Definition of “character” - English Dictionary

“character” in English

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characternoun

uk /ˈkær.ək.tər/ us /ˈker.ək.tɚ/

character noun (QUALITY)

B1 [ C or U ] the particular combination of qualities in a person or place that makes them different from others:

Politeness is traditionally part of the British character.
It would be very out of character (= not typical) of her to lie.
One of the joys of being a parent is watching the child's character develop.
The idea was to modernize various aspects of the house without changing its essential character.
It's not in his character to be (= he is not usually) jealous.

B2 [ U ] qualities that are interesting and unusual:

a hotel of character
I'd prefer an old place with a bit of character.
Old books are said to give a room character.
As people grow older, their faces acquire more character.

[ U ] the quality of being determined and able to deal with difficult situations:

She has such strength of character.

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character noun (IN A STORY)

B1 [ C ] a person represented in a film, play, or story:

The film revolves around three main characters.
She had Mickey Mouse or some other cartoon/Disney character on her sweater.
He made his name as a character actor (= an actor who plays unusual and often humorous people).

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character noun (PERSON)

C2 [ C ] a person, especially when you are describing a particular quality that they have:

She's a curious character - I don't really know what to think of her.
There were one or two strange-looking characters hanging around the bar.

C1 [ C ] informal someone whose behaviour is different from most people's, especially in a way that is interesting or funny:

Ted's quite a character/a real character - he's 70 now and still riding that motorbike.

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(Definition of “character” from the Cambridge Advanced Learner's Dictionary & Thesaurus © Cambridge University Press)

“character” in American English

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characternoun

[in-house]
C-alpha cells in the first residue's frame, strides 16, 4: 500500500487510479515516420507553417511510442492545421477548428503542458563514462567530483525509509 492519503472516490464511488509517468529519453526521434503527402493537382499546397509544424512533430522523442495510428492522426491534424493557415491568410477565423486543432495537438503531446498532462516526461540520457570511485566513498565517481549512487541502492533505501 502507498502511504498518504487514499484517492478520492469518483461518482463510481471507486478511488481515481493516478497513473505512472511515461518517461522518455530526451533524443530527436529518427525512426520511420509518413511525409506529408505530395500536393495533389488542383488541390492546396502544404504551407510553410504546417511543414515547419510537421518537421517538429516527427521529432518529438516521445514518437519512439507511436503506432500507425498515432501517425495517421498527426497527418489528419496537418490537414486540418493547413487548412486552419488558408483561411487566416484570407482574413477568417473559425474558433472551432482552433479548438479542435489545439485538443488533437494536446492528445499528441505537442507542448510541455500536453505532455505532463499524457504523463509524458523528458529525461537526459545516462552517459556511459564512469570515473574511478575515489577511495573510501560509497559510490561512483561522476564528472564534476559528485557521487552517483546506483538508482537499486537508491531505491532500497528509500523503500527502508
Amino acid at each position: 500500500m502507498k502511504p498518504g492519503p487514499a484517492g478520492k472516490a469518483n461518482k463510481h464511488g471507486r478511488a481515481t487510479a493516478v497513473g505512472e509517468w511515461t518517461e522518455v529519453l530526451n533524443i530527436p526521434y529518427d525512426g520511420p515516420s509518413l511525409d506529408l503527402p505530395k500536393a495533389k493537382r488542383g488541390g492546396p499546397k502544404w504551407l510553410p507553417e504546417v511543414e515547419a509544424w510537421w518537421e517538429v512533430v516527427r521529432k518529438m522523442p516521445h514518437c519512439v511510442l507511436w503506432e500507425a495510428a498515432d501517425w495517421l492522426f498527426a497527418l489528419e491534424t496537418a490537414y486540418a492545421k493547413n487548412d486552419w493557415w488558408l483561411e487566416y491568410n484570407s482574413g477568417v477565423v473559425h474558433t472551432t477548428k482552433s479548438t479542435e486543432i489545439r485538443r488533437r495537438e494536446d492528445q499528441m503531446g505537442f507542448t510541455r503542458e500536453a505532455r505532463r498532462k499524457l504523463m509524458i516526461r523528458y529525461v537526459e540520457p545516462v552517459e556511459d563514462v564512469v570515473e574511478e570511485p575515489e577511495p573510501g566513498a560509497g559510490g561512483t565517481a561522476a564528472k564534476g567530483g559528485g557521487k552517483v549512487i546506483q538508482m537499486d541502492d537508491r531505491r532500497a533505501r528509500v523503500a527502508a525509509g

us /ˈkær·ək·tər/

character noun (QUALITY)

[ C/U ] the particular combination of things about a person or place, esp. things you cannot see, that make that person or place different from others:

[ C ] The idea was to modernize the house without changing its homey character.

[ C/U ] Character is often used in a positive way to mean qualities that are interesting and unusual:

[ U ] It’s a theater with a lot of character.

character noun (PERSON)

literature [ C ] a person represented in a movie, play, or story:

The story revolves around three main characters.

[ C ] A character is also a person, esp. with reference to a particular quality that the person has:

There were one or two suspicious-looking characters hanging around.

character noun (MARK)

grammar [ C ] a letter, number, or other mark or sign used in writing or printing, or the space one of these takes:

This computer screen is 66 characters wide.

(Definition of “character” from the Cambridge Academic Content Dictionary © Cambridge University Press)

“character” in Business English

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characternoun [ C ]

uk /ˈkærəktər/ us

IT a letter, number, or other symbol used in writing, especially in printed text or on a computer:

Click on the "word count" tool to find out how many lines, words, or characters are in your document.

(Definition of “character” from the Cambridge Business English Dictionary © Cambridge University Press)

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character

The programme does not have the cross-border character required if one is to believe that the principle of subsidiarity has been respected.
The report is clearly supranational in character.
The latter have three characteristics: their specificity, their non-contributory character and the fact that they are in line with each country’s level of income.
I fear that our cultures, our identities and our specific character, which has, moreover, given birth to world civilisations, might suffer the same fate.
Unfortunately, however many amendments are made, they will not change the reactionary character of the budget, which is why we shall be voting against it.
I should therefore like us to retain our own individual character and also to value the important work that we are doing.
We have heard a speech that was extraordinary not only by reason of the character of the man delivering it, but also by reason of its extraordinary frankness.
The problem is, however, that the rigid character of these instruments is in itself a limitation to what we can do and how we can use them.
How many deaths have been caused as a result of asbestos misuse by firms, including after such a time when the harmful character of this substance was already well known?
In other words, this is a longstanding personal and academic association that predates my entry into politics, and its character has not changed since then.

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